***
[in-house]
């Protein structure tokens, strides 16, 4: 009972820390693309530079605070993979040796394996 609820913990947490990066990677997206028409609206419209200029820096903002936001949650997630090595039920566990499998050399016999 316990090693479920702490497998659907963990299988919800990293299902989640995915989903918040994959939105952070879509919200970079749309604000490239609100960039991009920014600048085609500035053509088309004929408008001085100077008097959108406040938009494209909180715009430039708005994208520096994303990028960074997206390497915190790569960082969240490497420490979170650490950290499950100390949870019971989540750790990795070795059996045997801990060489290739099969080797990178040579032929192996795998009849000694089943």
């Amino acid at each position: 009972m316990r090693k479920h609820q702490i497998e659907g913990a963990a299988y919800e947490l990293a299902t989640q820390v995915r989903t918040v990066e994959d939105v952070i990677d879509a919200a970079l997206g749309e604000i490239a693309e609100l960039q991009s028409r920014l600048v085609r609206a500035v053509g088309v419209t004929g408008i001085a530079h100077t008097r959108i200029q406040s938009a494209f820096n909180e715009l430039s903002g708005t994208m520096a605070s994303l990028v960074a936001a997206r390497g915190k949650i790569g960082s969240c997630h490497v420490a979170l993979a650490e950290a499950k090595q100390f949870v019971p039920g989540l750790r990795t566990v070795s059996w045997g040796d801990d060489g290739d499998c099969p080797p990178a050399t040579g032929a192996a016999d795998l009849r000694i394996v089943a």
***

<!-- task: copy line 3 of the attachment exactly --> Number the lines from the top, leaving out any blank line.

């Amino acid at each position: 009972m316990r090693k479920h609820q702490i497998e659907g913990a963990a299988y919800e947490l990293a299902t989640q820390v995915r989903t918040v990066e994959d939105v952070i990677d879509a919200a970079l997206g749309e604000i490239a693309e609100l960039q991009s028409r920014l600048v085609r609206a500035v053509g088309v419209t004929g408008i001085a530079h100077t008097r959108i200029q406040s938009a494209f820096n909180e715009l430039s903002g708005t994208m520096a605070s994303l990028v960074a936001a997206r390497g915190k949650i790569g960082s969240c997630h490497v420490a979170l993979a650490e950290a499950k090595q100390f949870v019971p039920g989540l750790r990795t566990v070795s059996w045997g040796d801990d060489g290739d499998c099969p080797p990178a050399t040579g032929a192996a016999d795998l009849r000694i394996v089943a």